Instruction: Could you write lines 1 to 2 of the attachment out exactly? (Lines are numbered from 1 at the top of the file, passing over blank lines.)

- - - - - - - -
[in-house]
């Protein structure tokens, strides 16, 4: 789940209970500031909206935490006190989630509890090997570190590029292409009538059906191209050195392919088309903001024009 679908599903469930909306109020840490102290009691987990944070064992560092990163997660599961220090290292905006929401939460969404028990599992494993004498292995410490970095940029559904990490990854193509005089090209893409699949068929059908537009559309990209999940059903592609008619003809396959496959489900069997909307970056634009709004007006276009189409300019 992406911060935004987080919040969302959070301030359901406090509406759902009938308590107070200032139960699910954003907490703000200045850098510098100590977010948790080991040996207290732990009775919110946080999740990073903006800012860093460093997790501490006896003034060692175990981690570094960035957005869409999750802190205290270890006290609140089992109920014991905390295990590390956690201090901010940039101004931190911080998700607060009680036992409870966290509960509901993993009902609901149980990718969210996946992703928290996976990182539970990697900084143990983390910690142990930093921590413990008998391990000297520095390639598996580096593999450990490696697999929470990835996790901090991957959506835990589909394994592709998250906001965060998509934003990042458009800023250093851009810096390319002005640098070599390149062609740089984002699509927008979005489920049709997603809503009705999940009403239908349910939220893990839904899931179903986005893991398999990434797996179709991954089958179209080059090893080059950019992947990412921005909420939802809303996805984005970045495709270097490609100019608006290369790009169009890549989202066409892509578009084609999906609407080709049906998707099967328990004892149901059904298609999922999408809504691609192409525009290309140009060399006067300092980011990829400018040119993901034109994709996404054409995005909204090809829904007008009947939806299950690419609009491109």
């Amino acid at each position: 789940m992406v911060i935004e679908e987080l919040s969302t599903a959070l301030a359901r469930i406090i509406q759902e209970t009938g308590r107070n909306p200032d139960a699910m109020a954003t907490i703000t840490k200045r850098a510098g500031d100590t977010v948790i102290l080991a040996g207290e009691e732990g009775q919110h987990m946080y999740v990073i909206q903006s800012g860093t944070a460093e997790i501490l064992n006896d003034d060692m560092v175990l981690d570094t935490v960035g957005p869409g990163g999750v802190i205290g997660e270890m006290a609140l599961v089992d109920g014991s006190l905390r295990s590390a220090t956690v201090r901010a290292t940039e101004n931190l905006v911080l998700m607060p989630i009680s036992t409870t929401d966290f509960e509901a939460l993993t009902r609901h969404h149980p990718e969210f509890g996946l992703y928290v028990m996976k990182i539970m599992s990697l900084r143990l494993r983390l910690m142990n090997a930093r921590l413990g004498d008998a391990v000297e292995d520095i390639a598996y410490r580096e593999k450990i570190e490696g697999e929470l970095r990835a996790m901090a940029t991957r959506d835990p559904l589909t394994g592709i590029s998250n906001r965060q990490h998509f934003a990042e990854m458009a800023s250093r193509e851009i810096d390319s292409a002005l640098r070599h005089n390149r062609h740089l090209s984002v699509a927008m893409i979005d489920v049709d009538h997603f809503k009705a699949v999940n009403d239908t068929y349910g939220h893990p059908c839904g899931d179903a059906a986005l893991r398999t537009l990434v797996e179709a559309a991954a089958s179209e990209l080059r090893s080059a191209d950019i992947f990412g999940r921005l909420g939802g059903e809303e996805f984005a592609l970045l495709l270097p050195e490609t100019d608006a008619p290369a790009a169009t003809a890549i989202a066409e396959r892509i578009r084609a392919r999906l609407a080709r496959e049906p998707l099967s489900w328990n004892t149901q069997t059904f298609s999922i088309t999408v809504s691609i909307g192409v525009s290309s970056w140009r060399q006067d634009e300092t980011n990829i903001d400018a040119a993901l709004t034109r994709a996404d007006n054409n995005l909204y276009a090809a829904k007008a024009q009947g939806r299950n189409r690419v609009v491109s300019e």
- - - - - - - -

[in-house]
């Protein structure tokens, strides 16, 4: 789940209970500031909206935490006190989630509890090997570190590029292409009538059906191209050195392919088309903001024009 679908599903469930909306109020840490102290009691987990944070064992560092990163997660599961220090290292905006929401939460969404028990599992494993004498292995410490970095940029559904990490990854193509005089090209893409699949068929059908537009559309990209999940059903592609008619003809396959496959489900069997909307970056634009709004007006276009189409300019 992406911060935004987080919040969302959070301030359901406090509406759902009938308590107070200032139960699910954003907490703000200045850098510098100590977010948790080991040996207290732990009775919110946080999740990073903006800012860093460093997790501490006896003034060692175990981690570094960035957005869409999750802190205290270890006290609140089992109920014991905390295990590390956690201090901010940039101004931190911080998700607060009680036992409870966290509960509901993993009902609901149980990718969210996946992703928290996976990182539970990697900084143990983390910690142990930093921590413990008998391990000297520095390639598996580096593999450990490696697999929470990835996790901090991957959506835990589909394994592709998250906001965060998509934003990042458009800023250093851009810096390319002005640098070599390149062609740089984002699509927008979005489920049709997603809503009705999940009403239908349910939220893990839904899931179903986005893991398999990434797996179709991954089958179209080059090893080059950019992947990412921005909420939802809303996805984005970045495709270097490609100019608006290369790009169009890549989202066409892509578009084609999906609407080709049906998707099967328990004892149901059904298609999922999408809504691609192409525009290309140009060399006067300092980011990829400018040119993901034109994709996404054409995005909204090809829904007008009947939806299950690419609009491109």